Clinical Question:

Do Torus fractures need immobilisation and follow up or can they be discharged immediately with an optional bandage?

Title of Paper:

Immobilisation of torus fractures of the wrist in children (FORCE): a randomised controlled equivalence trial in the UK

Journal and Year:

Lancet. 2022.

Lead Author:

Dan Perry


– Buckle/Torus fractures are really common. I see them all the time in our mixed department and I even had one recently in one of the couple of kids a day that make it into our adult-only department.
– They are minor injuries, with pain being the main clinical feature.
– Despite how common, and how minor they are, there is a lot of practice variation nationally and internationally on whether these need to be immobilised and whether or not they need formal follow up.
– A Cochrane review concluded that recovery appeared similar regardless of approach, but that the evidence quality was low or very low leading to some uncertainty.
– It’s pretty common for parents to expect that “fracture” (”or is it a break?”) = “plaster”

Study Design

Multicentre, randomised, controlled, equivalence trial (aiming to prove the intervention is neither better, nor worse than the comparator)

Patients Studied

– Children aged 4-15 with torus fractures
– Exclusions:
– Injuries >36h old
– Cortical disruption (greenstick)
– Additional fractures outside the wrist


– Simple bandage such as gauze roller
– Decision to use and discontinue at the families’ discretion
– No planned follow up
– Return to activity as comfort allows
– Bandage not to be worn for >3 weeks


– Rigid immobilisation: rigid wrist splint (futura) or moulded cast (backslab/POP)
– Treatment advice and follow up as per protocol at each centre
– Follow up by SMS or email, questionnaires at 1, 3, 7 days, 3 and 6 weeks.


– Primary: Pain at 3 days on Wong-Baker FACES pain scale
– Decided in association with parent and carers forum, children and young people from GenerationR Young Persons Advisory Group.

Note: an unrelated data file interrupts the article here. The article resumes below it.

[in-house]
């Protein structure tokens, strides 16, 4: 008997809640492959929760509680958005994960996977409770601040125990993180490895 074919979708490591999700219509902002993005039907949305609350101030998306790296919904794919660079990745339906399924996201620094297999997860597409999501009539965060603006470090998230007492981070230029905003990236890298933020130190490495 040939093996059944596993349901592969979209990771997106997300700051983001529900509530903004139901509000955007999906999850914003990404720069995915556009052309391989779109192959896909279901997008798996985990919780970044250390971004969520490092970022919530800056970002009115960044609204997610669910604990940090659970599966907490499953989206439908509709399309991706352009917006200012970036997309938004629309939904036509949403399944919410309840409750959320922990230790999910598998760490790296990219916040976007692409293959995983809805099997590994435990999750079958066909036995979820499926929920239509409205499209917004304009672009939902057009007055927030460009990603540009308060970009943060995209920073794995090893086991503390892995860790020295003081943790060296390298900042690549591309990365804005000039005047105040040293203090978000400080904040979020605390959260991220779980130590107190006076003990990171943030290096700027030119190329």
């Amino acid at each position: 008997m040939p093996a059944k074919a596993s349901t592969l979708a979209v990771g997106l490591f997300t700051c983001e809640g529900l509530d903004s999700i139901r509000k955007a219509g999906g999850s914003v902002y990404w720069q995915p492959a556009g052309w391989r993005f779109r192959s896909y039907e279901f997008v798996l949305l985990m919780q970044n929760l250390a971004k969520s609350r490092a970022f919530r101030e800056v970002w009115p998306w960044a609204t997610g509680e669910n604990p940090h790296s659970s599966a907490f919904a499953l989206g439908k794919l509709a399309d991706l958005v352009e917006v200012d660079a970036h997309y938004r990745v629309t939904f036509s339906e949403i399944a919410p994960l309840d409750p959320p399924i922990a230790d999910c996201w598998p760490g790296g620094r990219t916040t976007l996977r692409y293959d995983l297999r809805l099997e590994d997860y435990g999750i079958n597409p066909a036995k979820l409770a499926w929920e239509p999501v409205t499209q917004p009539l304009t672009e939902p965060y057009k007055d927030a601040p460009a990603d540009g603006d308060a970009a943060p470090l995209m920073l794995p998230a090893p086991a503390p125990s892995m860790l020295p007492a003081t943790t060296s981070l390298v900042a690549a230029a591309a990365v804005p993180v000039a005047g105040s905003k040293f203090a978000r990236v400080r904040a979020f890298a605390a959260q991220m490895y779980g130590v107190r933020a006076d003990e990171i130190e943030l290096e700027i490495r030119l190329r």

– Secondary:
– Functional recovery
– Analgesia use & type
– Days off school/childcare
– Complications (mainly representation)
– Satisfaction

Summary of Results:

– 965 randomised
– 94% follow up to primary outcome
– Primary endpoint (pain at 3 days): equivalence demonstrated

– No functional difference at any stage

Authors Conclusion:

This trial supports the strategy of the offer of a bandage and immediate discharge from the emergency department for children with torus fractures of the distal radius.

Clinical Bottom Line:

– This confirms what I’m sure a lot of us have thought for a while now. I think I’ve placed my last splint for Torus fractures. I’ll offer the bandage and tell parents if they are concerned re pain they can get a Futura splint from the chemist as needed.
– Why the bandage, and not nothing? Well the authors were going to study just that, but when they discussed the study with patient/parent interest groups they found that parents wouldn’t find this acceptable and would prefer a bandage.
– Kudos to my good friend and Orthoflow partner, James Widnall (who’s nickname isn’t sharable on a public forum) for getting his name as one of the et al. on a Lancet paper…
– Further kudos to his wife, and my even older friend (she likes to remind us she claimed me first), and Orthoflow illustrator, Cat Widnall for some lovely

Other #FOAMed Resources / References:

This site from the study team has patient information leaflets, infographics and the FORCE pathway to download